or is a member of a professional organization such as the National Association of Home Inspectors, Inc. (NAHI). Ask your
inspector for credentials and certifications.

Your inspector will give you a written report so that you can make informed decisions about what needs repair, and
whether you or the seller will be responsible for handling them.

Making an Offer

The most exciting (and potentially stressful) time in the home buying process is when you’ve found the home that you
want to buy, and you are putting together an offer that will both get you under contract and also ensure that you get a
good deal. Your agent will be your guide and your resource as you craft the offer, wade through the negotiations, and then
ultimately jump all the contractual hurdles to get to the closing table.

Your real estate professional will help you draft the offer with a price, your intended financing information, estimated
closing date and terms, including earnest money (a guarantee that you’ll perform as a buyer in good faith), and
contingencies for financing, appraisal, and inspections.

When deciding on an offer price, you should take into consideration the most recent market data for the surrounding
neighborhood and comparable homes. Your agent can give you the information you need to answer questions like, what
have other homes sold for, and how do they compare to the home you’ve chosen in terms of size, features, and amenities?
Are there other offers on the table that you are competing against? Depending on how active the market is and whether
there are competing buyers, you may structure your offer to entice the sellers to pick yours. If it’s more of a buyer’s market
you may be able to include concessions (like a closing cost credit) that will benefit you.

A pre-approval letter from your lender should accompany your offer, so that the sellers have confidence that your financing
is in order and you are capable of proceeding to closing on the house. When you write the offer, you’ll also include an
earnest money deposit, a percentage of the purchase price, as ‘consideration’. After you initial, sign and date your offer,
your agent will submit it to the sellers’ agent, who will in turn present it to the sellers.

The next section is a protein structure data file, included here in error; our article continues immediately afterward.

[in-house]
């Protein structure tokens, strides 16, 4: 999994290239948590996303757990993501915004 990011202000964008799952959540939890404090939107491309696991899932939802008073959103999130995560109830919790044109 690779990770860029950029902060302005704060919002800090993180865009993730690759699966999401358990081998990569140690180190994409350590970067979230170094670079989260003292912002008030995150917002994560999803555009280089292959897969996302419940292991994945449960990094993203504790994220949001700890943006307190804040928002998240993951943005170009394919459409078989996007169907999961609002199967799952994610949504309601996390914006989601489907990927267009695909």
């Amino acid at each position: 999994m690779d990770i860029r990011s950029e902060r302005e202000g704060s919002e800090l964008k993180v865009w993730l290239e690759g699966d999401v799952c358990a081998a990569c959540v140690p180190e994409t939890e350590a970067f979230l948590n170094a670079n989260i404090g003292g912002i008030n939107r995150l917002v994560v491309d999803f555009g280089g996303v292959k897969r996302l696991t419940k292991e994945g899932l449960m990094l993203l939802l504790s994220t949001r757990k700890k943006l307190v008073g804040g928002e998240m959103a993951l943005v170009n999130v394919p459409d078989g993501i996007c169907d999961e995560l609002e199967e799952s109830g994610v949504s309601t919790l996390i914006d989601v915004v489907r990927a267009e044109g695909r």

The waiting is the hardest part. If you haven’t written in a deadline for response, the offer probably states that “time is of
the essence”. When you hear back from your agent, you may have more negotiations if the seller countered your offer.
When both sides have agreed to and signed off on all terms and details, the offer is considered ‘ratified’, and you have a
binding contract to purchase.

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Properties for Sale

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"He is a knowledgeable, reliable, and caring person.  He was always available to answer our questions and address our concerns.  His expertise and positive attitude eased the stress of buying a new home."
Dr. Anthony Ratkovic
by Dr. Ratkovic
"He is Honest, Trustworthy, Sincere, and Caring about helping others.  We would recommend him to anyone because he is knowledgeable and special to us."
Bill & Mae Rucker
by Mr. & Mrs. Rucker
"He really listens to what you say.  After being approved for a loan, Danny didn't waste our time showing us houses that we really couldn't afford.  Instead, he showed us houses that matched our requirements and were priced at an amount we were comfortable with.  Danny was also great at explaining paperwork and procedures along that way.  He really took the fear out of first-time buying."
James Genes
by Mr. & Mrs. Genes